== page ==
Apple App Store clone wars reach fever pitch

In trying to clone Apple's App Store, the industry is stampeding behind Apple, rather than figuring out diverse ways to deliver different value propositions to customers.

The big news coming out of Sun's JavaOne conference this week is that Sun (soon-to-be Oracle) is trying to outbid Microsoft as the world's biggest photocopier company. ("Redmond, start your photocopiers.")

No, Sun isn't actually building photocopiers but, like Symbian, Microsoft, and others, it is playing catch-up to Apple's App Store with its new Java Store, as The Register reports. The store is intended to be a central repository for Java and JavaFX applications, but it's unclear how it will distinguish itself.

As a consumer, I don't care if an application is built in Java. I just want to know whether it's any good, and whether it will run on my iPhone (Blackberry/Palm Pre/whatever). The Java brand matters to developers--it doesn't matter at all to end users.

Not to be outdone in imitation, Oracle CEO Larry Ellison used JavaOne to reassure Java devotees that Oracle's commitment to Java is strong and to drop a hint that Oracle/Sun may get into Netbooks, those ubertrendy devices that everyone is talking about but few are actually using.

Back to the App Store. Or, rather, app stores....

Sun isn't alone in copycat tactics. Nokia is also getting into the App Store clone wars , and Symbian has its own planned app store. Google launched its Android Market, and Microsoft, photocopiers at the ready, is beefing up its Windows Marketplace.

Pretty soon, consumers will have scads of choices of where to buy their applications...and so won't have a clue as to where to buy them.

It's not that application stores are a bad idea. It's just that it's not clear that we need a myriad of them, or that vendors will get the mileage from them that they expect, as Joel West points out.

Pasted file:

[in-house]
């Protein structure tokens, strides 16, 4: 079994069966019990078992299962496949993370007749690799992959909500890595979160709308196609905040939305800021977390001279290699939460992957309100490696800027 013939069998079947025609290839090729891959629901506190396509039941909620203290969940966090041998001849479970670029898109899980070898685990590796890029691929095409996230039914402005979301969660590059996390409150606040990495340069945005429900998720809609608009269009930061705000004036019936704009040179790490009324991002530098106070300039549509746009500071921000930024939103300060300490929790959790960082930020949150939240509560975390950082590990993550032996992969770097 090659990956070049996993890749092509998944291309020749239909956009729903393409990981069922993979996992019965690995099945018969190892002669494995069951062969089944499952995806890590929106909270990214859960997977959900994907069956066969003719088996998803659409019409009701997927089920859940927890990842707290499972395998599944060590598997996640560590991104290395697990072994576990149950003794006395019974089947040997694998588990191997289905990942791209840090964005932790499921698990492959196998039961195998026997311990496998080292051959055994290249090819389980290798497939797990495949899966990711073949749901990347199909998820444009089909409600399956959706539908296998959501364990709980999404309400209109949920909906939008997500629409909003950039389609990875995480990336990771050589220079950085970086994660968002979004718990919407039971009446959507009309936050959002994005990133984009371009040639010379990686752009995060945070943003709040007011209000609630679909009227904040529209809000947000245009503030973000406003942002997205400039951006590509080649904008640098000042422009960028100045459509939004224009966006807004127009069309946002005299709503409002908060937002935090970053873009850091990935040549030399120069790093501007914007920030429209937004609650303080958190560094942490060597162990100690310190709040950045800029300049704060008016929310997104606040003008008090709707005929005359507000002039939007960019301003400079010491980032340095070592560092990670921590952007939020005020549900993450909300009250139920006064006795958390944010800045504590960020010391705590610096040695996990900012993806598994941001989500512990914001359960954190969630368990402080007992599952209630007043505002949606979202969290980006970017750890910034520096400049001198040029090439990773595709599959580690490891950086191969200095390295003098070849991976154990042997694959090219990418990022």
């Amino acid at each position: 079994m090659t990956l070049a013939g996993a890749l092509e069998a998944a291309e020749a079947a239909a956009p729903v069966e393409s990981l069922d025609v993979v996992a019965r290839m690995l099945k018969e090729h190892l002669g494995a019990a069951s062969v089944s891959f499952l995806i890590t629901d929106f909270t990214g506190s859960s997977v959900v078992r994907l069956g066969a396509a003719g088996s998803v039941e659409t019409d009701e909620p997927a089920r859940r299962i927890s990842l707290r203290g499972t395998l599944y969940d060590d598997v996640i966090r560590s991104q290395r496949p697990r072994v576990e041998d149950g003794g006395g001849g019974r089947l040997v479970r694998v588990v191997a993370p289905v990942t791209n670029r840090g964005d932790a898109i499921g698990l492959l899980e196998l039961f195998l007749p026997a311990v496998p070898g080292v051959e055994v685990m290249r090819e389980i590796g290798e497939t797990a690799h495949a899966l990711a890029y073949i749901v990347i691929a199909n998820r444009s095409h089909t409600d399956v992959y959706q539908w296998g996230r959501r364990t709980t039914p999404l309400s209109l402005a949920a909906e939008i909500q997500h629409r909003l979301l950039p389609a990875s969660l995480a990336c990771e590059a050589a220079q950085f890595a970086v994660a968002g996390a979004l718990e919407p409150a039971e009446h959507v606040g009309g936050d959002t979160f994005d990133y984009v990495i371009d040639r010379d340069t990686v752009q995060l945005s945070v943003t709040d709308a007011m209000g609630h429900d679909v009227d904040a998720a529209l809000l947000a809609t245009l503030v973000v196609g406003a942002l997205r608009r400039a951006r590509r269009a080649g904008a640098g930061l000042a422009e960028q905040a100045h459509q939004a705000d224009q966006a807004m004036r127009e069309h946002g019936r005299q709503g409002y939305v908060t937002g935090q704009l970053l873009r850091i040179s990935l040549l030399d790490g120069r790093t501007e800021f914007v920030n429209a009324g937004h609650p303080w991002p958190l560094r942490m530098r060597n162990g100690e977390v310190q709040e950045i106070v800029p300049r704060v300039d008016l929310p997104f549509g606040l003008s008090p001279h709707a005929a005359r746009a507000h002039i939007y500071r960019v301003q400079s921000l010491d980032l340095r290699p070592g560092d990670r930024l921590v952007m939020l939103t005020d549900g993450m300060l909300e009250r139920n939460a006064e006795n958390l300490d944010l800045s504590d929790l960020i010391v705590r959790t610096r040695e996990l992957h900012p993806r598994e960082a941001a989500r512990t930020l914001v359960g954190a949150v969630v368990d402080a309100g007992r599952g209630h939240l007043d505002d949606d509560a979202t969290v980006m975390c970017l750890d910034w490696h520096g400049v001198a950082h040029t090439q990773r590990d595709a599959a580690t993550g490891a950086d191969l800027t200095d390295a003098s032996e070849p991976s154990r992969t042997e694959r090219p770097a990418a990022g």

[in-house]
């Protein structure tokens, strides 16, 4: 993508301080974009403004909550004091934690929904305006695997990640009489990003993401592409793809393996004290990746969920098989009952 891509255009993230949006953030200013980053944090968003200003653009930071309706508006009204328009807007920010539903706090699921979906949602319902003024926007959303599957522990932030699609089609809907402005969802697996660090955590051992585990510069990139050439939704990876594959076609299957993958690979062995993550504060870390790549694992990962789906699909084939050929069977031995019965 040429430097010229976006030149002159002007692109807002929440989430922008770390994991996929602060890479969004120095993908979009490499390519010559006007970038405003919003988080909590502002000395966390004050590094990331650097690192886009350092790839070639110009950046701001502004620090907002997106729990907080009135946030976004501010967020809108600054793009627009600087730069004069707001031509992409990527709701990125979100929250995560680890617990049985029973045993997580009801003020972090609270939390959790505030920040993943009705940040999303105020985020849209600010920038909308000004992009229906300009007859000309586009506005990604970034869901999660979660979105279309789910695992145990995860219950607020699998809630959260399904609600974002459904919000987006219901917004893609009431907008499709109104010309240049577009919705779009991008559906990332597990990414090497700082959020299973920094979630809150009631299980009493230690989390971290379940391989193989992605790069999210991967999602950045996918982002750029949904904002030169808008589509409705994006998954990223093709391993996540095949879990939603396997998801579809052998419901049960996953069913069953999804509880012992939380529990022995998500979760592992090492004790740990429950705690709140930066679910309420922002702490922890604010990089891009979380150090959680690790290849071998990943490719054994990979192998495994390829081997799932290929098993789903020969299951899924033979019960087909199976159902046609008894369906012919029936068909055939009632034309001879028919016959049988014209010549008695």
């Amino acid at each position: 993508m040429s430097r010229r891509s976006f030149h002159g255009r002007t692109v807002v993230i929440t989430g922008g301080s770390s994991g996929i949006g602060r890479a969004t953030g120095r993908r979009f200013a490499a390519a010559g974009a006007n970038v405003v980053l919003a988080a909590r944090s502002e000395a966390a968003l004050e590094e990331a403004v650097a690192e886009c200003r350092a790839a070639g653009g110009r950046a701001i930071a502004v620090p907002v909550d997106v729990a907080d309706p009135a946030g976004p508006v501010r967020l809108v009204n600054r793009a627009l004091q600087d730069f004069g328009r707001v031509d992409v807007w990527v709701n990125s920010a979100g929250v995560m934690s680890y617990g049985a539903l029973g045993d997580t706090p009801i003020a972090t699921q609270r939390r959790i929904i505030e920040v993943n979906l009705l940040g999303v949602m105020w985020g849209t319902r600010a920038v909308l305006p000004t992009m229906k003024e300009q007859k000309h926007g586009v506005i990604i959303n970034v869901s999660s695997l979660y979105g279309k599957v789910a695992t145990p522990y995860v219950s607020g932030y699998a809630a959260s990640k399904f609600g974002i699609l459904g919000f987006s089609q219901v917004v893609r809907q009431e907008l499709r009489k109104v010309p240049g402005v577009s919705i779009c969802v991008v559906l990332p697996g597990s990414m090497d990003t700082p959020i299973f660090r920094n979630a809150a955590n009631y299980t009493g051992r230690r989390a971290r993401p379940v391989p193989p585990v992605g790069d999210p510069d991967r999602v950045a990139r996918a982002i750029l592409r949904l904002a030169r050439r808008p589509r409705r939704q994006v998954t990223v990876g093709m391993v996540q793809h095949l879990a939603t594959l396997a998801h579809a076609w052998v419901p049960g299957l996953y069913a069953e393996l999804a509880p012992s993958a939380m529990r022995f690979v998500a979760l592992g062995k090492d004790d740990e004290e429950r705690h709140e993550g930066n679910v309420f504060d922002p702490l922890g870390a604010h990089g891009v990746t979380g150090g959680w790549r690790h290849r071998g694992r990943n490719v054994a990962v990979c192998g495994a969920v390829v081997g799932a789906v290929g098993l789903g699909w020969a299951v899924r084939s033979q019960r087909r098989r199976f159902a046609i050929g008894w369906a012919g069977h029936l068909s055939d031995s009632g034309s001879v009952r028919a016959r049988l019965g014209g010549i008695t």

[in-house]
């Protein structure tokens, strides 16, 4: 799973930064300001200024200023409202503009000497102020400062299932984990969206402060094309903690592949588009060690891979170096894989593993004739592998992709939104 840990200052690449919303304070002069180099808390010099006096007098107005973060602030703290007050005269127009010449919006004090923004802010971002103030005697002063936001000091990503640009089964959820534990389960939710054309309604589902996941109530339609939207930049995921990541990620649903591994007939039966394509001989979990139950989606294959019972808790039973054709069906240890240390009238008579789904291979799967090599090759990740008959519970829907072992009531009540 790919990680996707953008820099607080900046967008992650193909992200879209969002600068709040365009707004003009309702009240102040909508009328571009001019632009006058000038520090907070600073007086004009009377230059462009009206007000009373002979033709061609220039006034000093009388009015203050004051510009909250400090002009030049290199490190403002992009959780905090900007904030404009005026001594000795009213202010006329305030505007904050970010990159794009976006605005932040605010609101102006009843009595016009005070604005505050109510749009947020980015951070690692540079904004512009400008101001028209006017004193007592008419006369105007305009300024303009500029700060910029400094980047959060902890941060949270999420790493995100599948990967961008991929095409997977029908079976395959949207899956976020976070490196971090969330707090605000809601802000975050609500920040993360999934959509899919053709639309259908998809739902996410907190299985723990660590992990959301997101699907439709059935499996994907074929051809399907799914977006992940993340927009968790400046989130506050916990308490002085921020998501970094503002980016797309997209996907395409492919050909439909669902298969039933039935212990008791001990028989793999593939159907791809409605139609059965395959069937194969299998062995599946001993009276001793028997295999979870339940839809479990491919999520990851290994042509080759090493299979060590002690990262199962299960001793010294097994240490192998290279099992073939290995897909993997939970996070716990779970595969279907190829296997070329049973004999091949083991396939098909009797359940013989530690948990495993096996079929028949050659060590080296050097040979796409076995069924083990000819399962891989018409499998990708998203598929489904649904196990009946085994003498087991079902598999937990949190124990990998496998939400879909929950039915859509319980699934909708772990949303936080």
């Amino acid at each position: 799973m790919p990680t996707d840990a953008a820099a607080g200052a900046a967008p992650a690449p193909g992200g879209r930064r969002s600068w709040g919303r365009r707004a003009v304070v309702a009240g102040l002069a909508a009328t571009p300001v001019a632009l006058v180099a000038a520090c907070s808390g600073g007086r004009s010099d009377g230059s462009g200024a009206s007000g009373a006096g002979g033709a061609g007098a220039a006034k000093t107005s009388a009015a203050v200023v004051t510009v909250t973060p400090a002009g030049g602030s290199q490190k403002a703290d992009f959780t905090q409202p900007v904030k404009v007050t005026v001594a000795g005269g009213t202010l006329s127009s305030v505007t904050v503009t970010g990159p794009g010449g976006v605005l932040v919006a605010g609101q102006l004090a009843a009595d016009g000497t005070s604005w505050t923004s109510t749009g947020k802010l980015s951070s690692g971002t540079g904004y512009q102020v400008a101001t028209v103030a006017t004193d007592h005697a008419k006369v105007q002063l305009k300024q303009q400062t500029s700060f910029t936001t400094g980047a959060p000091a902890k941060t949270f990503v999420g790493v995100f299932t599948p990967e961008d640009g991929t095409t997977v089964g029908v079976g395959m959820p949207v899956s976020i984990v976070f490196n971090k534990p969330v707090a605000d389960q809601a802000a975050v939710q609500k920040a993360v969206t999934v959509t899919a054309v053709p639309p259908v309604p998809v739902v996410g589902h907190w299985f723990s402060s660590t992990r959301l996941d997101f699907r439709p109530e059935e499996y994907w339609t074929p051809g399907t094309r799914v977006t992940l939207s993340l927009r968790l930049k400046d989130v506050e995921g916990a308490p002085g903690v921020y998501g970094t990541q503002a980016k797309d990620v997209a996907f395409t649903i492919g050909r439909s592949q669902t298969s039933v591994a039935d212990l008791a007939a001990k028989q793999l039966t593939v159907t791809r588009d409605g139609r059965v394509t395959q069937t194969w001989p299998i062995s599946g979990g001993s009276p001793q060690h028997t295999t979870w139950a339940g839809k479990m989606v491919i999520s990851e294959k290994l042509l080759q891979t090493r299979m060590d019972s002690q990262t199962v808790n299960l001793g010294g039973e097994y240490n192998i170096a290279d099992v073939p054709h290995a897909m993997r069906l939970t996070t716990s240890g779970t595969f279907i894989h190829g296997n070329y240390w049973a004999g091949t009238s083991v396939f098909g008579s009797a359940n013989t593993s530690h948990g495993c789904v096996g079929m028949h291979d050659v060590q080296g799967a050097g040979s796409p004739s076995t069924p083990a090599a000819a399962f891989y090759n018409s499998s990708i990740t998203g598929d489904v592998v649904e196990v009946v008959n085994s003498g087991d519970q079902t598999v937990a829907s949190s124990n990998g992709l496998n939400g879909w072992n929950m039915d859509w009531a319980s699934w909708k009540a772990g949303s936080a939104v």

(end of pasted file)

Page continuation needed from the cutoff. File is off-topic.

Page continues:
Google Wave showed the industry that innovation is still possible , but requires vendors to discard existing paradigms for what is possible and how to deliver software.

In a similar fashion, platform vendors need to figure out novel ways to emulate the best of what Apple has delivered in its App Store, but reinvent the concept for their own customers. We don't need App Store clones. We need new ways of delivering and consuming applications.

Unless the industry is ready to declare Apple the sole source of inspiration, then different vendors should pave different paths.

Follow me on Twitter @mjasay.

Tech Culture
About the author

    Matt Asay is chief operating officer at Canonical, the company behind the Ubuntu Linux operating system. Prior to Canonical, Matt was general manager of the Americas division and vice president of business development at Alfresco, an open-source applications company. Matt brings a decade of in-the-trenches open-source business and legal experience to The Open Road, with an emphasis on emerging open-source business strategies and opportunities. He is a member of the CNET Blog Network and is not an employee of CNET. You can follow Matt on Twitter @mjasay.


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